The history of India traces the identification of countries, villages, towns and other regions of India, as well as royal dynasties, rulers, tribes, local festivities and traditions and regional languages. Ancient India enjoyed religious freedom and encourages the path of Dharma, a concept common to Buddhism, Hinduism, and Jainism.
Languages of India and abroad
saṃskṛta (संस्कृत).—p (S) That has been the subject of a Sanskar or of an operation or a work; wrought, worked, elaborated. 2 Hence s n & a Language formed by perfect grammatical rules; the classical and sacred language of the Hindus,--the Sanskrit: also relating to Sanskrit;--as a word, a composition &c. 3 p Decorated or embellished; dressed or cooked; cleansed, purified, finished, perfected; done or made in general throughly or well.Source: DDSA: The Molesworth Marathi and English Dictionary
saṃskṛta (संस्कृत).—p Wrought. Decorated; purified. n The Sanskrit language.Source: DDSA: The Aryabhusan school dictionary, Marathi-English
Marathi is an Indo-European language having over 70 million native speakers people in (predominantly) Maharashtra India. Marathi, like many other Indo-Aryan languages, evolved from early forms of Prakrit, which itself is a subset of Sanskrit, one of the most ancient languages of the world.
Saṃskṛta (संस्कृत).—p. p.
1) Made perfect, refined, polished, cultivated.
2) Artificially made, highly wrought, carefully or accurately formed, elaborated.
3) Made ready, dressed, prepared; cooked.
4) Consecrated, hallowed; संस्कृतश्चापि रामेण जगाम गतिमुत्तमाम् (saṃskṛtaścāpi rāmeṇa jagāma gatimuttamām) Rām.4.57.11.
5) Initiated into worldly life, married.
6) Cleansed, purified.
7) Adorned, decorated.
8) Excellent, best.
-taḥ 1 A word formed regularly according to the rules of grammar, a regular derivative.
2) A man of any one of the first three castes over whom all the purificatory rites have been performed.
3) A learned man.
-tam 1 Refined or highly polished speech, the Sanskṛt language; संस्कृतं नाम दैवी वागन्वाख्याता महर्षिभिः (saṃskṛtaṃ nāma daivī vāganvākhyātā maharṣibhiḥ) Kāv.1. 33.
2) A sacred usage.
3) An offering, oblation (mostly Vedic).Source: DDSA: The practical Sanskrit-English dictionary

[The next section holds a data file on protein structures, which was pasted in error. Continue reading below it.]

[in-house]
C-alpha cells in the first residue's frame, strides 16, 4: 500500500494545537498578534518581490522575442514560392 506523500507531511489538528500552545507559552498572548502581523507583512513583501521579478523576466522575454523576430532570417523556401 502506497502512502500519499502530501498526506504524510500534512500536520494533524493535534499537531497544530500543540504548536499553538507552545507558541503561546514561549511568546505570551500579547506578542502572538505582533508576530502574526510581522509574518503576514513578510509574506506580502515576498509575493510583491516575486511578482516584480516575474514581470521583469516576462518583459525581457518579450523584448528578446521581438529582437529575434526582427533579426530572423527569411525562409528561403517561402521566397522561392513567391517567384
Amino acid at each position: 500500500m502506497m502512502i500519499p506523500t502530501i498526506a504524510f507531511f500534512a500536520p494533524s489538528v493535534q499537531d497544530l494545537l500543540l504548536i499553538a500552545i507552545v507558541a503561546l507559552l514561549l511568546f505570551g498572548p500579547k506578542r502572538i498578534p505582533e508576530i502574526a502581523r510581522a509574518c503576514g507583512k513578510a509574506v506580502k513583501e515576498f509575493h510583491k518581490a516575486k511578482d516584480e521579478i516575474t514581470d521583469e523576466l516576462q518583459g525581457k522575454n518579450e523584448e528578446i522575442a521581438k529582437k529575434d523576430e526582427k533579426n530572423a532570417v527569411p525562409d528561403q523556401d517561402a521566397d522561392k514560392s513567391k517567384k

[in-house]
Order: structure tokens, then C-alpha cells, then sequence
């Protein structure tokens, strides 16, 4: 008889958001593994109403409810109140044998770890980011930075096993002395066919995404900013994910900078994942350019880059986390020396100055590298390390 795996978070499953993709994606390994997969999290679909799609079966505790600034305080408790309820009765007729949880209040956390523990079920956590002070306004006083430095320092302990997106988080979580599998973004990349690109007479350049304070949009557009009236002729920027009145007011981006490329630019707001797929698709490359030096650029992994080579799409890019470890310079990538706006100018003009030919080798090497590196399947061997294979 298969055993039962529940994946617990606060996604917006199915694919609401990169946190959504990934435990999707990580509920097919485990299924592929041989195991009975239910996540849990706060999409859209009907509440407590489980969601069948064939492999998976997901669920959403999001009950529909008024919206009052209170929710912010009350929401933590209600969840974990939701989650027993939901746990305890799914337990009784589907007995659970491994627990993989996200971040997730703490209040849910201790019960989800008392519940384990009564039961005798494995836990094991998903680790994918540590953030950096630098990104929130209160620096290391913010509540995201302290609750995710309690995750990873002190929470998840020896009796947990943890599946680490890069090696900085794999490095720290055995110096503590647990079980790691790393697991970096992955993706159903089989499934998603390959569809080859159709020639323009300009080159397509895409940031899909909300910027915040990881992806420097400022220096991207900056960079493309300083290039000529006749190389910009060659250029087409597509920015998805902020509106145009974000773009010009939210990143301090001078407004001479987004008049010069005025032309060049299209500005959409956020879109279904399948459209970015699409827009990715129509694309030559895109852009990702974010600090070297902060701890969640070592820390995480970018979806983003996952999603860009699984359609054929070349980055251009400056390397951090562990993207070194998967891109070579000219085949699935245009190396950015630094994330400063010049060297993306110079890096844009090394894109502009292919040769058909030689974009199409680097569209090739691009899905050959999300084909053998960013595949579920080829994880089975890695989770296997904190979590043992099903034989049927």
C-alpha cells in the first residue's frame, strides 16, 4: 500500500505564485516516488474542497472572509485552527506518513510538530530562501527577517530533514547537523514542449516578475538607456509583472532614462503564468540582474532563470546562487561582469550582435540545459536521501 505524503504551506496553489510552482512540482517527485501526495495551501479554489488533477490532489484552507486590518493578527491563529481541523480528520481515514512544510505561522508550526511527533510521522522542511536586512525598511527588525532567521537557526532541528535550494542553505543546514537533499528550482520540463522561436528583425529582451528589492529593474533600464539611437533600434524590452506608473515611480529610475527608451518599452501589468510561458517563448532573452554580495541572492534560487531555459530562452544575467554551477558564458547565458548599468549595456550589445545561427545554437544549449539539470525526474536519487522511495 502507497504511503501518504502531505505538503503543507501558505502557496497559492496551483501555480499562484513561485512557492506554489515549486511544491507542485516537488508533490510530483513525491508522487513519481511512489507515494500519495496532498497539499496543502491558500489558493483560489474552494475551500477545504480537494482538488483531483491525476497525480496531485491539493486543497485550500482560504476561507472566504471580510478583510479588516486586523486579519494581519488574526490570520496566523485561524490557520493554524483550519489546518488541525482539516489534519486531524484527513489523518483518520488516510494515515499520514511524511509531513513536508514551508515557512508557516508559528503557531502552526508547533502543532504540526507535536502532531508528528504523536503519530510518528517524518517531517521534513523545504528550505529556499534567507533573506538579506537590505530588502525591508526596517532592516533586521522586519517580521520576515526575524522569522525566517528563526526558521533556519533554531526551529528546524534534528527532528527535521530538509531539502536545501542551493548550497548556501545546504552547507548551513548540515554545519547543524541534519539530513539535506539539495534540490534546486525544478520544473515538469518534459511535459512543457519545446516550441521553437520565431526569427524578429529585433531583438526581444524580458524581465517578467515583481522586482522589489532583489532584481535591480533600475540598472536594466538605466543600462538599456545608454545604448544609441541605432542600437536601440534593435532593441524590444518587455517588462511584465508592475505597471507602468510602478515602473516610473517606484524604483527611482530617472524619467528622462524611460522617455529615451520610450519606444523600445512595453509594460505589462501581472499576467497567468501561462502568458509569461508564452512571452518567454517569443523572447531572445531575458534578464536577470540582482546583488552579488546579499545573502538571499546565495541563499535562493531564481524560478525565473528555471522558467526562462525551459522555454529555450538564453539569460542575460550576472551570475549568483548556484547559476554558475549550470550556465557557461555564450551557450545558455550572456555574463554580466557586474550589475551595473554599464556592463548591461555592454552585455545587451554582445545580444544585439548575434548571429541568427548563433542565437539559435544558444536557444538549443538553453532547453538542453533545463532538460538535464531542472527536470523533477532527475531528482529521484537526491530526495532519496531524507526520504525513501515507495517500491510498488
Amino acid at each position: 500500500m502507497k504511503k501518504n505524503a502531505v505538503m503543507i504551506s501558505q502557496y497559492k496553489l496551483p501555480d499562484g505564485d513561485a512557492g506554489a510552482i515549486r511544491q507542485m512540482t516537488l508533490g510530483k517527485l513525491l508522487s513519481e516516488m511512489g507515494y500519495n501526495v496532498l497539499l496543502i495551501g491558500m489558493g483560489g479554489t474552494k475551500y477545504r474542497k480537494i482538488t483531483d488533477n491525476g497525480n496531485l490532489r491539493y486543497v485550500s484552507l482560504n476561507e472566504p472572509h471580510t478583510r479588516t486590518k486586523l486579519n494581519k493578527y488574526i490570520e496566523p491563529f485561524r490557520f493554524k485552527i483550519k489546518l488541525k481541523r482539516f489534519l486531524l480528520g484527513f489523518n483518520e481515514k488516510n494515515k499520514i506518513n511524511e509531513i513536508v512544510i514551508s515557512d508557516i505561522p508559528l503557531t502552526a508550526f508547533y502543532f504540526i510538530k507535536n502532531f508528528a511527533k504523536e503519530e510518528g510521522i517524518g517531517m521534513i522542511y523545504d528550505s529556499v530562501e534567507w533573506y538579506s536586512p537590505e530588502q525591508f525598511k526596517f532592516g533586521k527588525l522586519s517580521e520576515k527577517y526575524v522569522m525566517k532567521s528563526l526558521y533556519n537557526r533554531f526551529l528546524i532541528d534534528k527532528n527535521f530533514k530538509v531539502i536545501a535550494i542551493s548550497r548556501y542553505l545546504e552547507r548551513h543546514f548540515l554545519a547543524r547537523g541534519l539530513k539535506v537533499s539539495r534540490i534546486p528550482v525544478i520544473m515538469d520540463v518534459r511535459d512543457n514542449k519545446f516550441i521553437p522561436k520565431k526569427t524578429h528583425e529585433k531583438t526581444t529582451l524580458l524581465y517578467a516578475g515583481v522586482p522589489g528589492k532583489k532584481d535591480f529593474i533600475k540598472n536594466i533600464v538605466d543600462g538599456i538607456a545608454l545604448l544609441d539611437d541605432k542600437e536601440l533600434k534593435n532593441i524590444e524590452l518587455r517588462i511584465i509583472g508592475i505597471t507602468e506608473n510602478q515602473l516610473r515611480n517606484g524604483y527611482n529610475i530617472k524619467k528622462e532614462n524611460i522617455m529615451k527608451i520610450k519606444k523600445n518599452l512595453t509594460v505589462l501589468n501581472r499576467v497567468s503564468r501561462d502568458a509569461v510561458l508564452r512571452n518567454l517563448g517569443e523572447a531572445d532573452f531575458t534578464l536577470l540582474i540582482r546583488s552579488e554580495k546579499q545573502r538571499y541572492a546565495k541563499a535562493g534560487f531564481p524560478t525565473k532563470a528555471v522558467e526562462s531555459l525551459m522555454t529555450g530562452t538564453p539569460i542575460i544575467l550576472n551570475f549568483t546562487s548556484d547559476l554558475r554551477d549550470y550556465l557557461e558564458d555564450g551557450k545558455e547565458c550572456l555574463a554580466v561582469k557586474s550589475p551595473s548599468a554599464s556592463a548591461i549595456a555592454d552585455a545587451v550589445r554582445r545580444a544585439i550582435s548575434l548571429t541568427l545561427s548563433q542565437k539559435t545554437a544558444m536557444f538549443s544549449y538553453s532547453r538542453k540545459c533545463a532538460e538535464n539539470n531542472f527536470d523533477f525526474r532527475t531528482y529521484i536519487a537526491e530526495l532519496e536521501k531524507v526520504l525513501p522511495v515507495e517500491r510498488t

Saṃskṛta (संस्कृत).—ppp. (Sanskrit id., Pali saṃkhata), in the special sense belonging to saṃskāra (2), conditioned; in nt. substantially = saṃskāra (2): dṛṣṭījālaṃ uddharī °tātaḥ LV 195.12 (verse), thou hast (wilt have) removed the net of wrong views from the conditioned (state of existence); similarly 196.2 (verse); see anarthika for LV 180.12; tāny etāni catvāry api °ta-lakṣaṇāny abhisamasya saṃskārāṇāṃ samāsato dvayāvasthā-prabhāvitāni Bbh 278.25; Gv 496.6, see s.v. avacara; the Buddha's doctrine (dharma) is a-saṃ- skṛtaḥ (unconditioned) ṣaḍviṣayasamatikrāntaḥ LV 392.13 (prose); prāpto mi dharmo hy amṛto 'saṃskṛtaḥ (read with v.l. asaṃ-, m.c.) 393.1 (verse); uncertain, kalpākoṭī saṃskṛtā me anantā, bodhīmārgo śodhito me praṇītaḥ LV 196.7 (verse), shortly after 196.2 (above), but here Tibetan ḥkhor bar (= saṃskṛtā; this Tibetan word regularly = saṃsāra! whereas saṃskṛta is ḥdus byas in LV 195.12 and 196.2, as regularly, Mvy 940, 2187 etc., compare ḥdu byed = saṃskāra; Foucaux for Tib…kalpas d'une vie émigrante, for BHS…kalpas dans le monde de la trans- migration, following Tibetan, and suggesting em. to saṃsṛtā in his Notes 144, where he cites a v.l. saṃbhṛtā) bskal pa bye ba mthaḥ yas su, during endless crores of kalpas in succession? did saṃskṛtā here mean conditioned = in the conditioned state of life, as in line 2 above? or perhaps complete(d)?; applied to samādhi and the like as taught by the imperfect teacher Rudraka, °tānāṃ sāśravāṇāṃ… dhyānasamādhi-samāpattīnāṃ LV 244.2, and °ta-samā- dhīnām (asāratām upadarśayeyam) 7, in contrast with the Bodhisattva's own samādhi (sva-samādhi-guṇaviśeṣod- bhāvanārthaṃ, 6); in this context conditioned (by the sentient world), not absolute, as perhaps in LV 196.7 above.Source: Cologne Digital Sanskrit Dictionaries: Edgerton Buddhist Hybrid Sanskrit Dictionary
Sanskrit, also spelled संस्कृतम् (saṃskṛtam), is an ancient language of India commonly seen as the grandmother of the Indo-European language family. Closely allied with Prakrit and Pali, Sanskrit is more exhaustive in both grammar and terms and has the most extensive collection of literature in the world, greatly surpassing its sister-languages Greek and Latin.
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Search found 12 books and stories containing Samskrita or Saṃskṛta. You can also click to the full overview containing English textual excerpts. Below are direct links for the most relevant articles:
Elephantology and its Ancient Sanskrit Sources (by Geetha N.)
Maha Prajnaparamita Sastra (by Gelongma Karma Migme Chödrön)
Appendix 2 - Definition of the srotaāpattiphala (the fruit of entry into the stream) < [Chapter XLIX - The Four Conditions]
Note (2): The Mahāyānist dharmatā < [Part 2 - Understanding dharmatā and its synonyms]
Part 1 - Arriving at the other shore < [Chapter L - Arriving at the other Shore]
The Natyashastra (by Bharata-muni)
Part 5 - More Data of India’s Cultural History in the Nāṭyaśāstra < [Introduction, Part 2]
Vedānta-sūtras Part I (by George Thibaut)
A History of Indian Philosophy Volume 1 (by Surendranath Dasgupta)
Part 10 - The Schools of Theravada Buddhism < [Chapter V - Buddhist Philosophy]
Part 13 - Uncompromising Idealism or the School of Vijñānavāda Buddhism < [Chapter V - Buddhist Philosophy]
Part 12 - The Mādhyamika or the Śūnyavāda school.—Nihilism < [Chapter V - Buddhist Philosophy]